On June 15, 2020, Officer Monte and another police officer drove to Monarch Avenue and retrieved two bags of garbage from a pile deposited directly behind 725 Pennsylvania Avenue in anticipation of that morning's collection. (See id. at 2). Officer Monte later examined the bags' contents at another location. (See id.) He found mail addressed to Ramos in one of the bags, though the listed address was “527” Pennsylvania Avenue. (See id.) He also found “multiple clear plastic sandwich bags with the corners torn off and a quantity of loose marijuana” in the same trash bag, along with a “separate package” containing a small amount of marijuana. (See id. at 2-3). Officer Monte recalled from past drug investigations that marijuana dealers “commonly” employ a packaging method whereby they place marijuana in a plastic sandwich bag and “tilt it to one side, causing the substance to collect in the corner of the bag.” (See id. at 3). The dealers will knot the marijuana-filled corner, cut it from the bag, and repeat the process with the other corner.[2](See id.) “What then remains is a plastic sandwich bag with both bottom corners cut off,” which they will discard. (See id.) Lastly, none of the materials in the trash bags Officer Monte inspected contained commercial markings or other indicia suggesting the marijuana had been obtained lawfully from a licensed medical marijuana dispensary. (See id.)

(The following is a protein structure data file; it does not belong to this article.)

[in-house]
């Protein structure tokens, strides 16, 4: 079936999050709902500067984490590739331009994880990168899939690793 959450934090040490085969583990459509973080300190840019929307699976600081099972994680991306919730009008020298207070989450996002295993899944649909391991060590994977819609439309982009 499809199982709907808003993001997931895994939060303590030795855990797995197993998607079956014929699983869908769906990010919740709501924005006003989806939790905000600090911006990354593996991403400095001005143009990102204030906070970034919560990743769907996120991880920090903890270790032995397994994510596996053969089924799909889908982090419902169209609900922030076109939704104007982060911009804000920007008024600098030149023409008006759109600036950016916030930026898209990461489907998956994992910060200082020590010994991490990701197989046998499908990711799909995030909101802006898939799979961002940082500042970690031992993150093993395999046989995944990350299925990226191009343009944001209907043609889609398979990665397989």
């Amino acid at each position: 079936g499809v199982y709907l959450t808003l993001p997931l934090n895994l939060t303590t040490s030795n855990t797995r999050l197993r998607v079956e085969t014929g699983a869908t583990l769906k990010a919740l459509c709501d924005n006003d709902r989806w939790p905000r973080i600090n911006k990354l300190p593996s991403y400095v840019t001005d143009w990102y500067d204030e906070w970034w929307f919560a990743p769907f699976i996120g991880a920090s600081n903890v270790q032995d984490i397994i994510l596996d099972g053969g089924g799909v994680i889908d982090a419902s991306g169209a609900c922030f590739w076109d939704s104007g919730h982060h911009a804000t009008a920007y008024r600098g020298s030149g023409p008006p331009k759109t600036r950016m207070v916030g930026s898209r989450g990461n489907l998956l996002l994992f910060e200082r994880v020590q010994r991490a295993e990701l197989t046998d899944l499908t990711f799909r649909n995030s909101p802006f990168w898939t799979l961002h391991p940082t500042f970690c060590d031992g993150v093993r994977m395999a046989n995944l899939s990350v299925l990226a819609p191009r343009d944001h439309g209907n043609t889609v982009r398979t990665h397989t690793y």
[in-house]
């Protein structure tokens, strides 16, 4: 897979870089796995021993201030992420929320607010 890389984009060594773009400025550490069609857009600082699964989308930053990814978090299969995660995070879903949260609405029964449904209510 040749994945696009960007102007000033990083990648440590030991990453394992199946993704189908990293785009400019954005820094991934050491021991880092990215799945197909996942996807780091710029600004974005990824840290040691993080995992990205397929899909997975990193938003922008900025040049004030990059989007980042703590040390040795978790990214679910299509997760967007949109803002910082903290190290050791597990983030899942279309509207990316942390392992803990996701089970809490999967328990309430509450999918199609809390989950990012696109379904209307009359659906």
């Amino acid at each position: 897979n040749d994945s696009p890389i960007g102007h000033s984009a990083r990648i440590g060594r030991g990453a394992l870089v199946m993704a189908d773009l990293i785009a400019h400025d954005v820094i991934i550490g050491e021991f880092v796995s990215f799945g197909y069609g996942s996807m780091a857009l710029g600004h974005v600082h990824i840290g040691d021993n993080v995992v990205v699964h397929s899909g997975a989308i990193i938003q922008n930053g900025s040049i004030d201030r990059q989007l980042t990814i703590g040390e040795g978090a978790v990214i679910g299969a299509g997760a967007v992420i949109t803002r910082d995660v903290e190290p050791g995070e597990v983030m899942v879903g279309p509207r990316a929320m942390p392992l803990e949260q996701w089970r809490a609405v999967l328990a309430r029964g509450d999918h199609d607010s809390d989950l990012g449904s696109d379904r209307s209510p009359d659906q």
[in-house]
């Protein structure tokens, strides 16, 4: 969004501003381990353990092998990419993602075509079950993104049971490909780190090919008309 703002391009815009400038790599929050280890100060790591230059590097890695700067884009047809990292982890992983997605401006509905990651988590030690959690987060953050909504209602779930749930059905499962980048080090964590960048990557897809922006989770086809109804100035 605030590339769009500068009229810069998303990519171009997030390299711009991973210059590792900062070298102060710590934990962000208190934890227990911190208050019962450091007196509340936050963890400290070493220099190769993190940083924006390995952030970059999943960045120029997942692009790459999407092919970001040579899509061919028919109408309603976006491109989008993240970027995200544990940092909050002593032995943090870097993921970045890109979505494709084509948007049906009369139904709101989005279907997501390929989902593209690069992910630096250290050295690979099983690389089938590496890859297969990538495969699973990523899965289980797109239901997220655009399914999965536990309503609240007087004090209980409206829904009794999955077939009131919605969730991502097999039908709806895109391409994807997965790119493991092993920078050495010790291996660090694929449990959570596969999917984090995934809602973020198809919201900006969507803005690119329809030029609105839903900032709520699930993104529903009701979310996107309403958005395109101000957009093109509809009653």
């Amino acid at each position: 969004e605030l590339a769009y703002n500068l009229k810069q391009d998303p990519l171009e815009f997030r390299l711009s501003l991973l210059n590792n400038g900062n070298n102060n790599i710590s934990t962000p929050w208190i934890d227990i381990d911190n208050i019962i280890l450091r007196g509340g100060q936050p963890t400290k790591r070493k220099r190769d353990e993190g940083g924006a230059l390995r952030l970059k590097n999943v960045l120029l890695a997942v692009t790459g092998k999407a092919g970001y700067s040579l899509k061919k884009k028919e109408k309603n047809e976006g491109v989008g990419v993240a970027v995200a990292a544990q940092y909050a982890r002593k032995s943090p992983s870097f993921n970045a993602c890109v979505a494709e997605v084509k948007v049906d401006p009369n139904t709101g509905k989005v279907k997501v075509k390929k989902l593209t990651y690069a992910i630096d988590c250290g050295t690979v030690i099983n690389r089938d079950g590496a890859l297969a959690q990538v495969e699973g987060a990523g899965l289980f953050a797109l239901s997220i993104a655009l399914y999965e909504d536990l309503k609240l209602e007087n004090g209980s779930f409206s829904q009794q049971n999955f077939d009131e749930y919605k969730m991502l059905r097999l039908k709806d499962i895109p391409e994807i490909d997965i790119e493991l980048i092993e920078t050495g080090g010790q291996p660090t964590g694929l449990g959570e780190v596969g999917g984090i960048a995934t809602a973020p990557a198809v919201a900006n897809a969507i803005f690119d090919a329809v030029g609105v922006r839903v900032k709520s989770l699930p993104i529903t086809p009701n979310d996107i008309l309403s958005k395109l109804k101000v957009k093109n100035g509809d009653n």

Officer Monte surveilled 725 Pennsylvania Avenue on June 15 and 16. (See id. at 4). He observed Ramos coming and going from the building's front door, and he saw Ramos's brother, Joseph, exit via the front door. (See id.) Ramos also left through the front door once and walked to the rear of the property, where a wooden porch and steps provide access to the second floor. (See id. at 6). Officer Monte subsequently queried the Department's reporting system and discovered Ramos and a woman named Ashley Beatty had “reported a burglary at 725 Pennsylvania Avenue second floor” in October 2019. (See id.) The Commonwealth's driver's license database listed Beatty's address as “725 Pennsylvania Avenue Apartment 2.” (See id.) With this information, Officer Monte swore out an affidavit of probable cause and requested a warrant to search the building's second floor apartment and curtilage for evidence of drug trafficking. (See id.) Officers executed the warrant on the morning of June 18 and seized, inter alia, three bags of marijuana, a digital scale, and two loaded firearms. (See Doc. 37-3, Ex. A-7, Property Receipt).